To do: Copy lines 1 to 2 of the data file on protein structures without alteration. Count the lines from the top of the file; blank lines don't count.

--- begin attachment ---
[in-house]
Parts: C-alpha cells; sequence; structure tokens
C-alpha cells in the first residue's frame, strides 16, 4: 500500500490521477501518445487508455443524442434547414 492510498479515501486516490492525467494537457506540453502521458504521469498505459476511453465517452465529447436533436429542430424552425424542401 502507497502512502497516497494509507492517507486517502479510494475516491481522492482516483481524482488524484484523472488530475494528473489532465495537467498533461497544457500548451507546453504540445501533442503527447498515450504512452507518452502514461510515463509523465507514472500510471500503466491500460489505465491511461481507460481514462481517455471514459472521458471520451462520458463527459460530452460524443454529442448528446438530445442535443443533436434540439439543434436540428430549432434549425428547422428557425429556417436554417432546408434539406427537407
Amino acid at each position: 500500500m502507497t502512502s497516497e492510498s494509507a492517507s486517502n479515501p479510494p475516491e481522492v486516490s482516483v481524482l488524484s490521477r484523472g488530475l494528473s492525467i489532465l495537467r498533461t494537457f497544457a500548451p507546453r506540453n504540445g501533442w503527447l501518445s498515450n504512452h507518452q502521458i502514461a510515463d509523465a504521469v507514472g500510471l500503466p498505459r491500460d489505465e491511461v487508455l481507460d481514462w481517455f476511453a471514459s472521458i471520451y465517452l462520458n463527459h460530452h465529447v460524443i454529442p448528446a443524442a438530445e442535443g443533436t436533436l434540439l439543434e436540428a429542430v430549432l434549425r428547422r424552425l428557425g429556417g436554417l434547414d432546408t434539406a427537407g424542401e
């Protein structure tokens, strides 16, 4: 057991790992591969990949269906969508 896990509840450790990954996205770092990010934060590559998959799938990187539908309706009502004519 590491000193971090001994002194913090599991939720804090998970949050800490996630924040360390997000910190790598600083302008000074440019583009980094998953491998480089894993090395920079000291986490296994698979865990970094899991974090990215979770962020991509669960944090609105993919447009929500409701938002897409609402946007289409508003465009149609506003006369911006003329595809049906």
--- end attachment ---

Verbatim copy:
[in-house]
Parts: C-alpha cells; sequence; structure tokens